Instrument-based pediatric vision screening policy statement

James B. Ruben, David B. Granet, Richard J. Blocker, Geoffrey E. Bradford, Daniel J. Karr, Gregg T. Lueder, Sharon S. Lehman, R. Michael Siatkowski, Lawrence D. Hammer, Graham Arthur Barden, Oscar Wharton Brown, Edward S. Curry, James J. Laughlin, Herschel R. Lessin, Chadwick Taylor Rodgers, Geoffrey R. Simon

Research output: Contribution to journalShort survey

62 Scopus citations

Abstract

A policy statement describing the use of automated vision screening technology (instrument-based vision screening) is presented. Screening for amblyogenic refractive error with instrument-based screening is not dependent on behavioral responses of children, as when visual acuity is measured. Instrument-based screening is quick, requires minimal cooperation of the child, and is especially useful in the preverbal, preliterate, or developmentally delayed child. Children younger than 4 years can benefit from instrument-based screening, and visual acuity testing can be used reliably in older children. Adoption of this new technology is highly dependent on third-party payment policies, which could present a significant barrier to adoption.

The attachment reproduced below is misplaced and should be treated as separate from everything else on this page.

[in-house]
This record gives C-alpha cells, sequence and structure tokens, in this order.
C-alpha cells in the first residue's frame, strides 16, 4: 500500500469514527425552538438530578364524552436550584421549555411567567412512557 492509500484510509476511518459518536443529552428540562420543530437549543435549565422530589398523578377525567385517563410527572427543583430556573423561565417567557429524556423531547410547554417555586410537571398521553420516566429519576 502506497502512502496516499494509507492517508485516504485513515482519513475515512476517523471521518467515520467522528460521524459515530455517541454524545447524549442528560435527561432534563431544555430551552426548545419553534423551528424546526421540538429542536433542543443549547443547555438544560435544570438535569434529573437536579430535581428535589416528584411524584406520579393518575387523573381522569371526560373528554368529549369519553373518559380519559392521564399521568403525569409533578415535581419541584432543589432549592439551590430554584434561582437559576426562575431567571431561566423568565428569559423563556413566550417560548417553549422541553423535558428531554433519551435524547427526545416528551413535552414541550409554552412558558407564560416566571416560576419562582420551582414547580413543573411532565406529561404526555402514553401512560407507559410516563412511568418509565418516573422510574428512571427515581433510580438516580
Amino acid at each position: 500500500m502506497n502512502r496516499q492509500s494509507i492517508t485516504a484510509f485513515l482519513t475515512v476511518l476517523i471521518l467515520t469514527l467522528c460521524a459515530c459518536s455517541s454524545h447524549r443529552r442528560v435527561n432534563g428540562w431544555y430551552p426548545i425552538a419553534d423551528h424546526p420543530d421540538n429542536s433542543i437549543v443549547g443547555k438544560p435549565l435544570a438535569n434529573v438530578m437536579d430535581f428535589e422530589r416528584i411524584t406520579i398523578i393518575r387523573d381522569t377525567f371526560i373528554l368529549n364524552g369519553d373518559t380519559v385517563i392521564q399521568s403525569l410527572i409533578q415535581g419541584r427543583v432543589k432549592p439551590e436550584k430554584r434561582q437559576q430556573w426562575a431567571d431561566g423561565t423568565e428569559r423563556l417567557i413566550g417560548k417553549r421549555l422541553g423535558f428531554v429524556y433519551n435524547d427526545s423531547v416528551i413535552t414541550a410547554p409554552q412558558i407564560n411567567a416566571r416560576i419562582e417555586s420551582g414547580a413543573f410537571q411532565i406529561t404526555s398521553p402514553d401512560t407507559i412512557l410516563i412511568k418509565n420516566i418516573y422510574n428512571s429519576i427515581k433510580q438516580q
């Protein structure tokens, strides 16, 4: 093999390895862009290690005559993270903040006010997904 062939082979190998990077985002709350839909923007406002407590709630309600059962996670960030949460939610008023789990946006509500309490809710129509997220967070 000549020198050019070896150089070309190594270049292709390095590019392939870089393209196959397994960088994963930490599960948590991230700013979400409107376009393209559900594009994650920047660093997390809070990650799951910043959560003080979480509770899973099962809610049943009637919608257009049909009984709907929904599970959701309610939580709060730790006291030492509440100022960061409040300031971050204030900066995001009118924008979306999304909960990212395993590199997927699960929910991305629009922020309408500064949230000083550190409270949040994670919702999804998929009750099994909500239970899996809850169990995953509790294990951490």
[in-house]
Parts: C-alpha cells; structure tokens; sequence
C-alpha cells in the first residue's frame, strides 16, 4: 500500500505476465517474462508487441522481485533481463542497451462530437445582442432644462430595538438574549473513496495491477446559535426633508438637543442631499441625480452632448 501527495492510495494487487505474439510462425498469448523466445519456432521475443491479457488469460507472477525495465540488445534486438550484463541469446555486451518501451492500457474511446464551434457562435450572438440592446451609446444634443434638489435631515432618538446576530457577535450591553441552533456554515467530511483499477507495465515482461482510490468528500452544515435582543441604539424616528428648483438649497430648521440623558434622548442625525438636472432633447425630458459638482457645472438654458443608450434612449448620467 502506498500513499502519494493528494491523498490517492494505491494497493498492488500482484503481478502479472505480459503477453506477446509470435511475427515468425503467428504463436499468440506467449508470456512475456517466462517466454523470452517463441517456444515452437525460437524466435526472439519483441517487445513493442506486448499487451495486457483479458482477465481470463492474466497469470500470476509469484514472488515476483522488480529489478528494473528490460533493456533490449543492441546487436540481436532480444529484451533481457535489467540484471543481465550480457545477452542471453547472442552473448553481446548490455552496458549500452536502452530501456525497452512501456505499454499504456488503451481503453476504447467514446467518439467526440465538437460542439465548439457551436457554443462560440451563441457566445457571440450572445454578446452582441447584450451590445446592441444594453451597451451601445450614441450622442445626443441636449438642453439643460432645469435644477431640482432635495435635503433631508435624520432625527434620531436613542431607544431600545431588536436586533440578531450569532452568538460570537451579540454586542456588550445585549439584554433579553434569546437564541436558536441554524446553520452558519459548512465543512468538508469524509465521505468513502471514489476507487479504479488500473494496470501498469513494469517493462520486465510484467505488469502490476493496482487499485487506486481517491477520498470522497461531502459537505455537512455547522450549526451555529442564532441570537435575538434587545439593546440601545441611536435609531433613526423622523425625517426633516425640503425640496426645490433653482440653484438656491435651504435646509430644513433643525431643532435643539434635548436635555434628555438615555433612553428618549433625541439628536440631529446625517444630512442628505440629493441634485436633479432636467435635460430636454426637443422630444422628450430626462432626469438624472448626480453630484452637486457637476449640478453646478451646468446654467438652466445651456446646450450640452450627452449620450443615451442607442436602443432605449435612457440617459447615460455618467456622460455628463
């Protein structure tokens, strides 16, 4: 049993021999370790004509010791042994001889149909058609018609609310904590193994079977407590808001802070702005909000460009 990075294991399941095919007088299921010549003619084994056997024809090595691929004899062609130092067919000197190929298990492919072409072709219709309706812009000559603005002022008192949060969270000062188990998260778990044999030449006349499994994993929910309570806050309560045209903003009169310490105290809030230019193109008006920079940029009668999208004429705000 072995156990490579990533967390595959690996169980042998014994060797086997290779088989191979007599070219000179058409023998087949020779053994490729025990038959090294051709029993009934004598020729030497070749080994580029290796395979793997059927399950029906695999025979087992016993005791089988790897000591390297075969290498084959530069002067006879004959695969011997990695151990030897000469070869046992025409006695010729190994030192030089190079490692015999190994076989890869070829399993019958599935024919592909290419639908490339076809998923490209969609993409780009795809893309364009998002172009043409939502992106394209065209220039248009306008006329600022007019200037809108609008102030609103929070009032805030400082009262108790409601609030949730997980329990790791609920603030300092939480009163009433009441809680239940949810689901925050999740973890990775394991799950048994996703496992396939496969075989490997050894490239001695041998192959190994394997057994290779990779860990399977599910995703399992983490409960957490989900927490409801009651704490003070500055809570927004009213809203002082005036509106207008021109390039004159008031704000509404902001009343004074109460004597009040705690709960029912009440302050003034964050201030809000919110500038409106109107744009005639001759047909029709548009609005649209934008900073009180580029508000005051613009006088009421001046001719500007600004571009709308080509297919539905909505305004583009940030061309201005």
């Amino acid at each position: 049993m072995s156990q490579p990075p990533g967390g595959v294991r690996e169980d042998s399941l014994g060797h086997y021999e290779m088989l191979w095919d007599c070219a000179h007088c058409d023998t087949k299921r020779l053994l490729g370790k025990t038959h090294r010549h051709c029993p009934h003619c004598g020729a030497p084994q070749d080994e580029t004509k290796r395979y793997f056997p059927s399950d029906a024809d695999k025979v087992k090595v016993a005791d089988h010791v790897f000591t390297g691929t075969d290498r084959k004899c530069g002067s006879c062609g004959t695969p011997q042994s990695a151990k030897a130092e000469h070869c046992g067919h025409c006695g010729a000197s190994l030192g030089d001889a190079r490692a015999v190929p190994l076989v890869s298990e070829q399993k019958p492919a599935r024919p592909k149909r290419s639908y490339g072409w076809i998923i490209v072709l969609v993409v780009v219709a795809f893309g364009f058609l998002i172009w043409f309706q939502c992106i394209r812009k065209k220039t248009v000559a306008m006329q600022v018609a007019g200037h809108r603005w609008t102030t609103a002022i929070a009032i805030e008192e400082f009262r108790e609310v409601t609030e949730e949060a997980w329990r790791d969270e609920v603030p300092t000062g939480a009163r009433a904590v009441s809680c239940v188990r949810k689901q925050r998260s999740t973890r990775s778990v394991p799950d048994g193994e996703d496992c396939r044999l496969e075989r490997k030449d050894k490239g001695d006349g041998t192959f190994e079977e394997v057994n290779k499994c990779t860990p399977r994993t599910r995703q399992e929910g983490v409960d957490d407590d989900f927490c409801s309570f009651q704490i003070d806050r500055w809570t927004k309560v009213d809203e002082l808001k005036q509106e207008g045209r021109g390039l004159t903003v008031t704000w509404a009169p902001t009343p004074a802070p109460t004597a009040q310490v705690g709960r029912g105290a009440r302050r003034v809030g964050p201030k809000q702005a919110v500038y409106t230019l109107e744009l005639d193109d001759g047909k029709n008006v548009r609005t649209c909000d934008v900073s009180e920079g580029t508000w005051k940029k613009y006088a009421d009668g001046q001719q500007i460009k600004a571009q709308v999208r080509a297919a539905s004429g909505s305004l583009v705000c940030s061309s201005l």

Original languageEnglish (US)
Pages (from-to)983-986
Number of pages4
JournalPediatrics
Volume130
Issue number5
DOIs
StatePublished - Nov 1 2012

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Keywords

  • Automated technology
  • Instrument-based screening
  • Vision screening
  • Visual acuity
  • Young children

ASJC Scopus subject areas

  • Pediatrics, Perinatology, and Child Health

Cite this

Ruben, J. B., Granet, D. B., Blocker, R. J., Bradford, G. E., Karr, D. J., Lueder, G. T., Lehman, S. S., Siatkowski, R. M., Hammer, L. D., Barden, G. A., Brown, O. W., Curry, E. S., Laughlin, J. J., Lessin, H. R., Rodgers, C. T., & Simon, G. R. (2012). Instrument-based pediatric vision screening policy statement. Pediatrics, 130(5), 983-986. https://doi.org/10.1542/peds.2012-2548